30. Not only have mandatory death sentence laws for murder been abandoned by legislature after legislature since Tennessee replaced its mandatory statute 138 years ago, but, with a single exception, no State prior to this Court's Furman decision in 1972 ever returned to a mandatory scheme after adopting discretionary sentencing. See Bedau 30; Bowers, supra, n. 29, at 9. Vermont, which first provided for jury discretion in 1911, was apparently prompted to return to mandatory sentencing by a "veritable crime wave of twenty murders" in 1912. See Bedau 30. Vermont reinstituted discretionary jury sentencing in 1957.
31. Data compiled on discretionary jury sentencing of persons convicted of capital murder reveal that the penalty of death is generally imposed in less than 20% of the cases. See Furman v. Georgia, 408 U.S. at 386-387, n. 11 (BURGER, C.J., dissenting); id. at 435-436, n.19 (POWELL, J., dissenting); Brief for Petitioner in Aikens v. California, O.T. 1971, No. 68-5027, App. F (collecting data from a number of jurisdictions indicating that the percentage of death sentences in many States was well below 20%). Statistics compiled by the Department of Justice show that only 66 convicted murderers were sentenced to death in 1972. See Law Enforcement Assistance Administration, Capital Punishment, 1971-1972, Table 7a (National Prisoner Statistics Bulletin Dec.1974). (The figure does not include persons retained in local facilities during the pendency of their appeals.)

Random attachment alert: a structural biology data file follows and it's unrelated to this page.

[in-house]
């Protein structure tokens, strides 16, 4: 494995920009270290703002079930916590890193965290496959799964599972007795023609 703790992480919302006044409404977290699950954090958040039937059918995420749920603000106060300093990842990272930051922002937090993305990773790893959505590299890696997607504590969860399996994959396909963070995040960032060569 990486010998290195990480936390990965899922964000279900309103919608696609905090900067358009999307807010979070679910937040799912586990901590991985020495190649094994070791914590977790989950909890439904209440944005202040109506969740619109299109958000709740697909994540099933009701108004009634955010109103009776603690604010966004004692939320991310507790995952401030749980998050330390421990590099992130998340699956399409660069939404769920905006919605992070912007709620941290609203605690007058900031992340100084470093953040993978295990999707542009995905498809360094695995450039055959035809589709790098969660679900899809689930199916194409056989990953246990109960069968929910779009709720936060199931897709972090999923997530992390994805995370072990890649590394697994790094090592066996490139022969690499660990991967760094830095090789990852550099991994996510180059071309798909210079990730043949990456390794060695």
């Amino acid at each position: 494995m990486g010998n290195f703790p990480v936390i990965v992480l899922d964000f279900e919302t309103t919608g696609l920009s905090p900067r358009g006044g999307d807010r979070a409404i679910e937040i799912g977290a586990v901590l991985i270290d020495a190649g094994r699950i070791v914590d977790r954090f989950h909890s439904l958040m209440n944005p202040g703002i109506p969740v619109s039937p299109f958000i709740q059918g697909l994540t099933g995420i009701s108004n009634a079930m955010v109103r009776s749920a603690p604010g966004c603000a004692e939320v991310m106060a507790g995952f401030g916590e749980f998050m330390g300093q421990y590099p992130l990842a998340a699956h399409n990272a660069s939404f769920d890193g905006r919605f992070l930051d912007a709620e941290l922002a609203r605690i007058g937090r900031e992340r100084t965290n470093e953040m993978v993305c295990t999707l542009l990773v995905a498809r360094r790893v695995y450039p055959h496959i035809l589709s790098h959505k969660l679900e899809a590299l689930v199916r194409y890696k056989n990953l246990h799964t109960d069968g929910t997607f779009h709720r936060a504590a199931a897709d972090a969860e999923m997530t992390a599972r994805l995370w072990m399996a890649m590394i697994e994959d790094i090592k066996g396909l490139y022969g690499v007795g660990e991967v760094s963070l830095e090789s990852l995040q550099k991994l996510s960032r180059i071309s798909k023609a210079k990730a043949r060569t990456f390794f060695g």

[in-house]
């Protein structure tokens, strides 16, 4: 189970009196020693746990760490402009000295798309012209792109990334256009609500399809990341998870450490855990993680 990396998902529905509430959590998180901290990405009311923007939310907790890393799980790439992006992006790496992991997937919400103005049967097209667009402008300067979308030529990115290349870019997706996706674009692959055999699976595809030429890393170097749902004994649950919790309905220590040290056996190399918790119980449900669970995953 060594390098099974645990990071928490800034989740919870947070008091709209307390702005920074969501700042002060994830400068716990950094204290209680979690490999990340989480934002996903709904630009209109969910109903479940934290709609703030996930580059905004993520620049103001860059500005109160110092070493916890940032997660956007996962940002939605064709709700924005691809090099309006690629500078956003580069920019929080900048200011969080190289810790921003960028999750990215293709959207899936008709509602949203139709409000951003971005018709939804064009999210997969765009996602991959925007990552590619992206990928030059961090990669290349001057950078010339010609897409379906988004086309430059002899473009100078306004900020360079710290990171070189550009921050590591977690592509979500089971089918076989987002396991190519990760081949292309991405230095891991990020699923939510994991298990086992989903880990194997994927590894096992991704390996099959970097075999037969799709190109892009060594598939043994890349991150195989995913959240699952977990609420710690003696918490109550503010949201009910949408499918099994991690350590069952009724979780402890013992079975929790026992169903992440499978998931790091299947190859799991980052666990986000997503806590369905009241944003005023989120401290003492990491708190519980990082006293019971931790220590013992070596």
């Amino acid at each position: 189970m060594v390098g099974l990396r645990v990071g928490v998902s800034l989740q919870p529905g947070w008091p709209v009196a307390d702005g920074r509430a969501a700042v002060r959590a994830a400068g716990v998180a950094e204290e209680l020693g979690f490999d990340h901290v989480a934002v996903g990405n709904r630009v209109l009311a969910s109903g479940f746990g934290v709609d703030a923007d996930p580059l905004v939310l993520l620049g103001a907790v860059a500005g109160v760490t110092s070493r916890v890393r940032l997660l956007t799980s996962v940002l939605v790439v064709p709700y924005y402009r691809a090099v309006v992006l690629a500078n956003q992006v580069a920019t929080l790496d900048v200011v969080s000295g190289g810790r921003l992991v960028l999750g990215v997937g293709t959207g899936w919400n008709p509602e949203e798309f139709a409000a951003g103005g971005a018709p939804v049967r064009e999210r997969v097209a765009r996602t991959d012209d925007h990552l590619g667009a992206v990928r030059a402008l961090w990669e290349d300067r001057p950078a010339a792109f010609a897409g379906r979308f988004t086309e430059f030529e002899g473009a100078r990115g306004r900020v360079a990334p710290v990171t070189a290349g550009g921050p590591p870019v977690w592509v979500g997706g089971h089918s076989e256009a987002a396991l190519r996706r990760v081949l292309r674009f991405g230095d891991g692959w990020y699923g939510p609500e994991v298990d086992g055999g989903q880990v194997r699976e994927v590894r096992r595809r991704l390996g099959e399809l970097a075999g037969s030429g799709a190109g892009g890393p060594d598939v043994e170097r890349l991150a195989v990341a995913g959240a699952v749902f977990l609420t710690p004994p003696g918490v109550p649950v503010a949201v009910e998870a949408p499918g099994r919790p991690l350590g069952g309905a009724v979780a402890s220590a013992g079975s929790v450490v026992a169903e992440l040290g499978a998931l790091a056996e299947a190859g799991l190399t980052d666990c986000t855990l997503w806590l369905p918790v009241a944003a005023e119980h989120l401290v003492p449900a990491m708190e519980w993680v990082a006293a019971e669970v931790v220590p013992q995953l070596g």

32. Later, in Andres v. United States, Mr. Justice Frankfurter observed that the 19th century movement leading to the passage of legislation providing for discretionary sentencing in capital cases
was impelled both by ethical and humanitarian arguments against capital punishment, as well as by the practical consideration that jurors were reluctant to bring in verdicts which inevitably called for its infliction.
333 U.S. at 753 (concurring opinion). The Court in Andres noted that the decision of Congress at the end of the 19th century to replace mandatory death sentences with discretionary jury sentencing for federal capital crimes was prompted by "[d]issatisfaction over the harshness and antiquity of the federal criminal laws." Id. at 747-748, n. 11.
33. See n. 30, supra.
34. A study of public opinion polls on the death penalty concluded that,